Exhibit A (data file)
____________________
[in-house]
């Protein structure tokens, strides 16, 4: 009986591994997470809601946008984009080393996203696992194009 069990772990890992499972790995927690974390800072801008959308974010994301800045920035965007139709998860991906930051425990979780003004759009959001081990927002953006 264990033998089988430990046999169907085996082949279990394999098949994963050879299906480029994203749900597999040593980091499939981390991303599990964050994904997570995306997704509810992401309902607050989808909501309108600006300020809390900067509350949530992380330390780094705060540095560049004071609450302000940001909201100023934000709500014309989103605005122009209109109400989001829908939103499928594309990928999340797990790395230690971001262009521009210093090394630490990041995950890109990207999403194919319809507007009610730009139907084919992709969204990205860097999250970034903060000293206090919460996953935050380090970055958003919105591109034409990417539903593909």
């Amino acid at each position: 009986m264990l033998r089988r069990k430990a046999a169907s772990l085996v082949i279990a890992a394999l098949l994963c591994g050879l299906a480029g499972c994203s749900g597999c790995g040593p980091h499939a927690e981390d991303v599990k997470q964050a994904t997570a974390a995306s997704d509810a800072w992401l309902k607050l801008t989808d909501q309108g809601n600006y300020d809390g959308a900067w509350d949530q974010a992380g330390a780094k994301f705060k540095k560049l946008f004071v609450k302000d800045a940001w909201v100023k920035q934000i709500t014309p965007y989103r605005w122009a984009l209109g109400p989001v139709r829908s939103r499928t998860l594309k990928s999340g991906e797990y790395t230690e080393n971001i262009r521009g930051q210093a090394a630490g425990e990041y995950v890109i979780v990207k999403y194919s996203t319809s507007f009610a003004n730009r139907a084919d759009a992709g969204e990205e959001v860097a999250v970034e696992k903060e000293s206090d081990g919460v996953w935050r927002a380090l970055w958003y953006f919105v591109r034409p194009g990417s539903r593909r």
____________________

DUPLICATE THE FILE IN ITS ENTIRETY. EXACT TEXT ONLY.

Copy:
[in-house]
């Protein structure tokens, strides 16, 4: 009986591994997470809601946008984009080393996203696992194009 069990772990890992499972790995927690974390800072801008959308974010994301800045920035965007139709998860991906930051425990979780003004759009959001081990927002953006 264990033998089988430990046999169907085996082949279990394999098949994963050879299906480029994203749900597999040593980091499939981390991303599990964050994904997570995306997704509810992401309902607050989808909501309108600006300020809390900067509350949530992380330390780094705060540095560049004071609450302000940001909201100023934000709500014309989103605005122009209109109400989001829908939103499928594309990928999340797990790395230690971001262009521009210093090394630490990041995950890109990207999403194919319809507007009610730009139907084919992709969204990205860097999250970034903060000293206090919460996953935050380090970055958003919105591109034409990417539903593909």
């Amino acid at each position: 009986m264990l033998r089988r069990k430990a046999a169907s772990l085996v082949i279990a890992a394999l098949l994963c591994g050879l299906a480029g499972c994203s749900g597999c790995g040593p980091h499939a927690e981390d991303v599990k997470q964050a994904t997570a974390a995306s997704d509810a800072w992401l309902k607050l801008t989808d909501q309108g809601n600006y300020d809390g959308a900067w509350d949530q974010a992380g330390a780094k994301f705060k540095k560049l946008f004071v609450k302000d800045a940001w909201v100023k920035q934000i709500t014309p965007y989103r605005w122009a984009l209109g109400p989001v139709r829908s939103r499928t998860l594309k990928s999340g991906e797990y790395t230690e080393n971001i262009r521009g930051q210093a090394a630490g425990e990041y995950v890109i979780v990207k999403y194919s996203t319809s507007f009610a003004n730009r139907a084919d759009a992709g969204e990205e959001v860097a999250v970034e696992k903060e000293s206090d081990g919460v996953w935050r927002a380090l970055w958003y953006f919105v591109r034409p194009g990417s539903r593909r």